Background and Purpose- In patients with acute stroke, the occurrence of pneumonia has been associated with poor functional outcomes and an increased risk of death. We assessed the presence and consequences of signs of pulmonary infection on chest computed tomography (CT) before the development of clinically overt pneumonia. Methods- In 200 consecutive patients with acute ischemic stroke who had CT angiography from skull to diaphragm (including CT of the chest) within 24 hours of symptom onset, we assessed the presence of consolidation, ground-glass-opacity and the tree-in-bud sign as CT signs of pulmonary infection and assessed the association with the development of clinically overt pneumonia and death in the first 7 days and functional outcome after 90 days with logistic regression. Results- The median time from stroke onset to CT was 151 minutes (interquartile range, 84-372). Thirty patients (15%) had radiological signs of infection on admission, and 22 (11.0%) had a clinical diagnosis of pneumonia in the first 7 days. Patients with radiological signs of infection had a higher risk of developing clinically overt pneumonia (30% versus 7.6%; adjusted odds ratios, 4.2 [95% CI, 1.5-11.7]; P=0.006) and had a higher risk of death at 7 days (adjusted odds ratios, 3.7 [95% CI, 1.2-11.6]; P=0.02), but not at 90 days. Conclusions- About 1 in 7 patients with acute ischemic stroke had radiological signs of pulmonary infection within hours of stroke onset. These patients had a higher risk of clinically overt pneumonia or death. Early administration of antibiotics in these patients may lead to better outcomes.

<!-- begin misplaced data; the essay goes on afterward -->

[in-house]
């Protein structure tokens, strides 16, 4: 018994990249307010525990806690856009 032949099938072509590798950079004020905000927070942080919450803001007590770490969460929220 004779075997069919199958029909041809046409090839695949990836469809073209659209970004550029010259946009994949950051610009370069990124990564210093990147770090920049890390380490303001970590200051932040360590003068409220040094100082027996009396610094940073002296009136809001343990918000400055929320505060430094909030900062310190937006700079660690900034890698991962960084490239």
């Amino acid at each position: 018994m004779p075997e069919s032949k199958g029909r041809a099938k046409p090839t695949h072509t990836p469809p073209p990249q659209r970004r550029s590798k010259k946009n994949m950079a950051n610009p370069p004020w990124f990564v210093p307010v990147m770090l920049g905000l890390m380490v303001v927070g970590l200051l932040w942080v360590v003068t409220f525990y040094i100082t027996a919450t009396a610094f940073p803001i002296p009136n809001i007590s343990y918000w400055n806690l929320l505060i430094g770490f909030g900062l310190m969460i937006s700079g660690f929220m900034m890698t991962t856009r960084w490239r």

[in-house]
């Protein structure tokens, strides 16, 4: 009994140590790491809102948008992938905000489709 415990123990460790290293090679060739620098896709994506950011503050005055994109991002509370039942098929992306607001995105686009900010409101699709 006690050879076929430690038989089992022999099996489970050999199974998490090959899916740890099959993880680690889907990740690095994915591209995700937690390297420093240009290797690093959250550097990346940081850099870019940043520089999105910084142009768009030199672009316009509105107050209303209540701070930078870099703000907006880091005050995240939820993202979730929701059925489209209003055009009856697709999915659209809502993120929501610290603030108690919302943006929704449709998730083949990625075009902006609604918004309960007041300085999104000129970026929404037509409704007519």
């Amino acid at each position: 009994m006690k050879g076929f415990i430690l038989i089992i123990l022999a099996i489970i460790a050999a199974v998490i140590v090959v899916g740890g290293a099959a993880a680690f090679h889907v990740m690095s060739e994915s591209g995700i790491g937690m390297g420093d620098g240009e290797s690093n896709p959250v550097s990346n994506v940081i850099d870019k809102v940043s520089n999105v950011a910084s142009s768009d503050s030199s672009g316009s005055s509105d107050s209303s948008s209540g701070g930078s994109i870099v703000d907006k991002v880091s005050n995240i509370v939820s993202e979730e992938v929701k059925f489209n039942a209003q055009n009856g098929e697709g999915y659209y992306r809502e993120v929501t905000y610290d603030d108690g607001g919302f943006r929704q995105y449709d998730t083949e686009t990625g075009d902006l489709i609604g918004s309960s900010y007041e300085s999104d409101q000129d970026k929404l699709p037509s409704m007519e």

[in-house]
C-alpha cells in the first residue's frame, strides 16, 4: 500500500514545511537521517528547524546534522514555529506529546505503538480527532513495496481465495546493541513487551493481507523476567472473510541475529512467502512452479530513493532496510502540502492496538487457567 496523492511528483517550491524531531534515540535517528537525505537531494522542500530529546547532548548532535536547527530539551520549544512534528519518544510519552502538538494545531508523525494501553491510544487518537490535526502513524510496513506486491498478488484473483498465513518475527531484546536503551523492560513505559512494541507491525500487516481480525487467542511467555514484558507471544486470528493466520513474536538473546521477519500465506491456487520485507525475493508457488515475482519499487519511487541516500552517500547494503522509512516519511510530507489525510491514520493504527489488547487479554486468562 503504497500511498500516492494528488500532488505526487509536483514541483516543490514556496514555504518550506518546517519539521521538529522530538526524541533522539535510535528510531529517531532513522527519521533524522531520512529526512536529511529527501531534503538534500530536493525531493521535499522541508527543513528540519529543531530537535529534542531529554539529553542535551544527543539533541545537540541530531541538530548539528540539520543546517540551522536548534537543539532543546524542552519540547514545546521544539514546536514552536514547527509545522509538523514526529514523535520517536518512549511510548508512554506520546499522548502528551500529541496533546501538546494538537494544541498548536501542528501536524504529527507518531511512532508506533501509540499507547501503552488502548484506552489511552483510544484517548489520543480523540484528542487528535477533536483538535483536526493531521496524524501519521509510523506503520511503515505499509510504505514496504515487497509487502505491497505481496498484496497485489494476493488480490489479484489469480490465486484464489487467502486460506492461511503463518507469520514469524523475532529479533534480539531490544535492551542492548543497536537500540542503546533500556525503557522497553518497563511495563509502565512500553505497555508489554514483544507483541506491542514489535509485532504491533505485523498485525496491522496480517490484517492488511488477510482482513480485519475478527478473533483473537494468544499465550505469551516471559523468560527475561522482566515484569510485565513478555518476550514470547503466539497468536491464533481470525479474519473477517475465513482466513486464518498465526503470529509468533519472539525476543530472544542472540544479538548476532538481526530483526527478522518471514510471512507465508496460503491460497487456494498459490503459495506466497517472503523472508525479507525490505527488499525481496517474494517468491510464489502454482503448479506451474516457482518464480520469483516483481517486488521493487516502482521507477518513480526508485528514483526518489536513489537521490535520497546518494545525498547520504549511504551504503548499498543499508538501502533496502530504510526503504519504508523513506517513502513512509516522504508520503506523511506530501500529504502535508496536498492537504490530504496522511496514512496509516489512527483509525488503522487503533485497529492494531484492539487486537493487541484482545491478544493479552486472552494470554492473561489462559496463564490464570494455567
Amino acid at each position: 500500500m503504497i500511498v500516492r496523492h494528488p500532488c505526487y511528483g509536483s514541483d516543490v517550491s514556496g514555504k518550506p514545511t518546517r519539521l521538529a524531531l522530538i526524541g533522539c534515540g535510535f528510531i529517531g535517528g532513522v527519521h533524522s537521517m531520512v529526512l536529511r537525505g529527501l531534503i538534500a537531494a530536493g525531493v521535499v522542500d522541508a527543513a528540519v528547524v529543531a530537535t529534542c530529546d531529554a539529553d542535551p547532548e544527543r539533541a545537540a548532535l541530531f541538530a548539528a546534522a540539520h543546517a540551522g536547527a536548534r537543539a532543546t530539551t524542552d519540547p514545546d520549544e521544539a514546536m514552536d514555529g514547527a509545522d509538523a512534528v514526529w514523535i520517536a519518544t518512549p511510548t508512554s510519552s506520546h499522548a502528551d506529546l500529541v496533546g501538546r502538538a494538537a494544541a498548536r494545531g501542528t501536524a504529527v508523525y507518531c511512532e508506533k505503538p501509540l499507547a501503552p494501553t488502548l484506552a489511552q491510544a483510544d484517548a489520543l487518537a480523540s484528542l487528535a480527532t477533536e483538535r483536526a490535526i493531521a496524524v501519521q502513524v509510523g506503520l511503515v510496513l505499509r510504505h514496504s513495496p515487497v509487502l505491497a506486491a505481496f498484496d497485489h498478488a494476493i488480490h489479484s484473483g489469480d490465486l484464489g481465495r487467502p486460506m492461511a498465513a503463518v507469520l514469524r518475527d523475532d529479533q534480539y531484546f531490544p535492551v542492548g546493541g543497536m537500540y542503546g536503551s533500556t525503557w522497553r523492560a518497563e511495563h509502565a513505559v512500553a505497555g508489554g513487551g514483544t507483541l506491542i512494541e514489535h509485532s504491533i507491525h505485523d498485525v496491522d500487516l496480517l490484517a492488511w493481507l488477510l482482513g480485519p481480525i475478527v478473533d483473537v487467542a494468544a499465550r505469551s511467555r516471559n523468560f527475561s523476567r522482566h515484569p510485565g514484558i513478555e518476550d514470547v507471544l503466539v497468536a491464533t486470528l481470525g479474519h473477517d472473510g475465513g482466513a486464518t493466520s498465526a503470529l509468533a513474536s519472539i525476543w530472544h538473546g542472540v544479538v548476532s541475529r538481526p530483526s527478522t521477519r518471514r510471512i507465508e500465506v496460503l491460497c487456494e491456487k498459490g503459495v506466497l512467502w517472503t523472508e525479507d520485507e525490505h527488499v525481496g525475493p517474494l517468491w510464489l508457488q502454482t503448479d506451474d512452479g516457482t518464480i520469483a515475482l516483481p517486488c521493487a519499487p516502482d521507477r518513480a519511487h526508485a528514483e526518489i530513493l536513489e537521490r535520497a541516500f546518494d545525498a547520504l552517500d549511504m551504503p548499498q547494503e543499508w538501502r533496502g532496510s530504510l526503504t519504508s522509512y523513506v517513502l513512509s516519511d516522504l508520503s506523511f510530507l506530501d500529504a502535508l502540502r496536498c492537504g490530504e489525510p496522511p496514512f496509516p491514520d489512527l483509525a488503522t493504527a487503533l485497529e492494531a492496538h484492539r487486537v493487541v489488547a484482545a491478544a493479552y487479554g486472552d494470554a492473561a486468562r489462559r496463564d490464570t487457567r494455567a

Keywords: death; pneumonia; stroke; tomography.